A programmable LCD array. An example of such a construction is given in United States Patent U.S. Pat. No. 5,229,872, which is incorporated herein by reference. As above, the support structure in this case may be embodied as a frame or table, for example, which may be fixed or movable as required.
For purposes of simplicity, the rest of this text may, at certain locations, specifically direct itself to examples involving a mask and mask table; however, the general principles discussed in such instances should be seen in the broader context of the patterning structure as hereabove set forth.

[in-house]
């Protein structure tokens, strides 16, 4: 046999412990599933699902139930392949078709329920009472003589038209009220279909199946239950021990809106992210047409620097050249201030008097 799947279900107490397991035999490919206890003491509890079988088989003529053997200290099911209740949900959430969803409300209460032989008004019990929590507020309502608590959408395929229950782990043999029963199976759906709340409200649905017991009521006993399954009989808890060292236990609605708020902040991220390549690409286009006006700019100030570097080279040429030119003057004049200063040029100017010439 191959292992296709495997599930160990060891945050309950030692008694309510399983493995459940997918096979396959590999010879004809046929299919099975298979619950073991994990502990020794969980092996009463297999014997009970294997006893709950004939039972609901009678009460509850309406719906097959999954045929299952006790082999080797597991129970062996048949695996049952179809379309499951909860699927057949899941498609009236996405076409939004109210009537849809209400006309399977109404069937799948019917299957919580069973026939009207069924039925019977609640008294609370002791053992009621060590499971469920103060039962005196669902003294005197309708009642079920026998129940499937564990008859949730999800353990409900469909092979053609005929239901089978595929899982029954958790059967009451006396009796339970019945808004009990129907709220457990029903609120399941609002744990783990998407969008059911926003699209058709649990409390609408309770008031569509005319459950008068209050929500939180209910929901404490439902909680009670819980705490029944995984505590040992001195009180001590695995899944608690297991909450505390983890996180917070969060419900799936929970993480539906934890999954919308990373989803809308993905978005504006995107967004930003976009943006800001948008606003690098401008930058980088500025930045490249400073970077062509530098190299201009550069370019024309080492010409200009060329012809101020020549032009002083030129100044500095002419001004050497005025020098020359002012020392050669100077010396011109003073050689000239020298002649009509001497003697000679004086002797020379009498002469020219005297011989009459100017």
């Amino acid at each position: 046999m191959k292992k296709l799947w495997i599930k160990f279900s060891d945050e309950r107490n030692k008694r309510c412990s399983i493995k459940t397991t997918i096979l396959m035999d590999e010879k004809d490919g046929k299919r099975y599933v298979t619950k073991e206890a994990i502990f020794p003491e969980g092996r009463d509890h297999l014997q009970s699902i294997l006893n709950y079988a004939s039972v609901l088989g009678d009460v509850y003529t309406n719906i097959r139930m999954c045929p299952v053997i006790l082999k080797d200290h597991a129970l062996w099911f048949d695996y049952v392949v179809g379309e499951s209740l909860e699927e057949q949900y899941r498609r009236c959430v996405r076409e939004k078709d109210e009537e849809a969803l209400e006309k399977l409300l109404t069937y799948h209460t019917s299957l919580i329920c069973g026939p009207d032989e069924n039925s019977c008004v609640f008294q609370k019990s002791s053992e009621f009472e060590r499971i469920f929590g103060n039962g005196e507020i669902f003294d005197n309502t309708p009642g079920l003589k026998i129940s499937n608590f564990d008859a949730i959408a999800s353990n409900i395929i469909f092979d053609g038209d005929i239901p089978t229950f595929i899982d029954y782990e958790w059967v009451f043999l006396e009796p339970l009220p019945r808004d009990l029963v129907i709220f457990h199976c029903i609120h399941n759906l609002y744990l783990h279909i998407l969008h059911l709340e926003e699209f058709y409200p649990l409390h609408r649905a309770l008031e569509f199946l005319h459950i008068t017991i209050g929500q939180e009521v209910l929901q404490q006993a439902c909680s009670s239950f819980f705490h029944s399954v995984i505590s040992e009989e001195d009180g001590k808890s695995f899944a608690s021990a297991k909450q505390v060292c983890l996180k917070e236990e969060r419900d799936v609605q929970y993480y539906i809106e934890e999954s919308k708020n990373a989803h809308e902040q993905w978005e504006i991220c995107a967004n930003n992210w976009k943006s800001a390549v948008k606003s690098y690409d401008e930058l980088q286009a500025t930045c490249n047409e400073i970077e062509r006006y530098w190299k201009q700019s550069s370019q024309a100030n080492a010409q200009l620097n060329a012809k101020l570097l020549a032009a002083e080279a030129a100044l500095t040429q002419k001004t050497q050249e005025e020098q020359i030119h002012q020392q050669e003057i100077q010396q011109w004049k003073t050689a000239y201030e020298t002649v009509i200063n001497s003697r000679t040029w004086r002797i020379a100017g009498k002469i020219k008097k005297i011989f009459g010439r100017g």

Lithographic projection apparatus can be used, for example, in the manufacture of integrated circuits (ICs). In such a case, the patterning structure may generate a circuit pattern corresponding to an individual layer of the IC, and this pattern can be imaged onto a target portion (e.g. comprising one or more dies) on a substrate (silicon wafer) that has been coated with a layer of radiation-sensitive material (resist). In general, a single wafer will contain a whole network of adjacent target portions that are successively irradiated via the projection system, one at a time. In current apparatus, employing patterning by a mask on a mask table, a distinction can be made between two different types of machine. In one type of lithographic projection apparatus, each target portion is irradiated by exposing the entire mask pattern onto the target portion at one time; such an apparatus is commonly referred to as a wafer stepper. In an alternative apparatus—commonly referred to as a step-and-scan apparatus—each target portion is irradiated by progressively scanning the mask pattern under the projection beam in a given reference direction (the “scanning” direction) while synchronously scanning the substrate table parallel or anti-parallel to this direction; since, in general, the projection system will have a magnification factor M (generally <1), the speed V at which the substrate table is scanned will be a factor M times that at which the mask table is scanned. More information with regard to lithographic devices as here described can be gleaned, for example, from U.S. Pat. No. 6,046,792, incorporated herein by reference.